PayPal forecasts strong full-year profit, says CEO to retire at year-end

PayPal forecasts strong full-year profit, says CEO to retire at year-end


Reuters API

PayPal Holdings Inc forecast full-year profit above Wall Street estimates on Thursday and said Chief Executive Dan Schulman will retire at the end of 2023, after nearly eight and a half years at the payment firm’s helm.


While macroeconomic pressures have begun to pressure American consumers, particularly those in the lower income bracket, PayPal’s customers continue to spend undeterred by decades-high inflation.

Shares in the payments heavyweight were up 2% in extended trading after results.

Executives at major U.S. banks, including Bank of America’s chief said earlier in January that overall spending continues to tread largely positive waters, but the pace of growth has begun to slow.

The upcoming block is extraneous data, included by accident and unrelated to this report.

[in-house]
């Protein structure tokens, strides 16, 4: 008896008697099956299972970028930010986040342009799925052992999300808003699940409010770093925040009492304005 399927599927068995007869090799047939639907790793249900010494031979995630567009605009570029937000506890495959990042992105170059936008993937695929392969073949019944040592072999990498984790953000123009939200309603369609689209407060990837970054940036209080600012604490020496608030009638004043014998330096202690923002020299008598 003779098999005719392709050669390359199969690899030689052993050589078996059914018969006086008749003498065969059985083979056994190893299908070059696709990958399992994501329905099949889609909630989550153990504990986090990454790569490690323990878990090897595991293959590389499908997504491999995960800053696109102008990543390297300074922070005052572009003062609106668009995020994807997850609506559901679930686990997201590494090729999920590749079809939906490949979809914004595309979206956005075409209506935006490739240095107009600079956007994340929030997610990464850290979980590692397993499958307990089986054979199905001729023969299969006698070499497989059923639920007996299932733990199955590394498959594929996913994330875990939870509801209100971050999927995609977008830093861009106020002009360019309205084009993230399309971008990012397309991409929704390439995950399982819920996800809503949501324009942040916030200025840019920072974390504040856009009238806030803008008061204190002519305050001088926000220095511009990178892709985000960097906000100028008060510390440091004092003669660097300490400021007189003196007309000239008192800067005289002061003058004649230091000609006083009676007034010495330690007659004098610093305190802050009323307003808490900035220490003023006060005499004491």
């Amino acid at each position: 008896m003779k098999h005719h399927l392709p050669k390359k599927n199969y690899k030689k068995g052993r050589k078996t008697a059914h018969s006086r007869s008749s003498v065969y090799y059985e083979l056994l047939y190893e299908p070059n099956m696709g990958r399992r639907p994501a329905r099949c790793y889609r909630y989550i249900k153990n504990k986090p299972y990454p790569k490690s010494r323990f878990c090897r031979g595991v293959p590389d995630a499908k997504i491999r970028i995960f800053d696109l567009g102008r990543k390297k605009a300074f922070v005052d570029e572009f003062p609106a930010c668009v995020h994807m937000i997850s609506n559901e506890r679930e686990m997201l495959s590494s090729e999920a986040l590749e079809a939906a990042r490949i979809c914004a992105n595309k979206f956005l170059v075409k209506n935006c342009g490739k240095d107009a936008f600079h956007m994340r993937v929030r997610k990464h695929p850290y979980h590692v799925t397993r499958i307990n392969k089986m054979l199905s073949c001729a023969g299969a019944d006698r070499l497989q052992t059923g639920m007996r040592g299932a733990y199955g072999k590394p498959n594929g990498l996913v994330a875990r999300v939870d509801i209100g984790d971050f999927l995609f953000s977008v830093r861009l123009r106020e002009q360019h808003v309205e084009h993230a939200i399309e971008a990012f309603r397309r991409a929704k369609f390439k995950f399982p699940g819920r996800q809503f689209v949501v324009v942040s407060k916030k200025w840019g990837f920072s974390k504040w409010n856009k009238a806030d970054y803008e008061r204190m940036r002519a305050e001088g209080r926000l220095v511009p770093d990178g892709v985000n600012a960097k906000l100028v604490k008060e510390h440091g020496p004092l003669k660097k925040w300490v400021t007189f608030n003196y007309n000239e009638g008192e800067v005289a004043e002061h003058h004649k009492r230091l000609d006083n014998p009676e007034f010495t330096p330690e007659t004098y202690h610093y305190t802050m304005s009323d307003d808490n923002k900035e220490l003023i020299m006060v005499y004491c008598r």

PayPal said it expects full-year adjusted profit of roughly $4.87 on a per share basis. Analysts on average had expected $4.75 per share, according to Refinitiv IBES data.

The company’s upbeat forecast also comes alongside its previously announced commitment of lowering expenses in the backdrop of its key e-commerce segment feeling the pinch of a slowdown.

PayPal earned a profit of $1.24 per share on an adjusted basis in the fourth quarter ended Dec. 31, beating analyst estimates of $1.20 per share.

“I would expect the stock to be up just because there was certainty that they will have a much worse quarter, they would miss on both the top and the bottom line,” D.A. Davidson analyst Chris Brendler told Reuters.

Last week, PayPal said it will lay off 7% of its workforce, or about 2,000 employees, joining a string of fintech firms which have slashed jobs to cut costs in an increasingly tumultuous operating environment.

PayPal was one of the biggest winners during the Covid pandemic when people locked at home used its platform while shopping online. However, the company’s growth showed signs of slowing through the past year.
Its revenue rose 9% on an FX-neutral basis to $7.4 billion.

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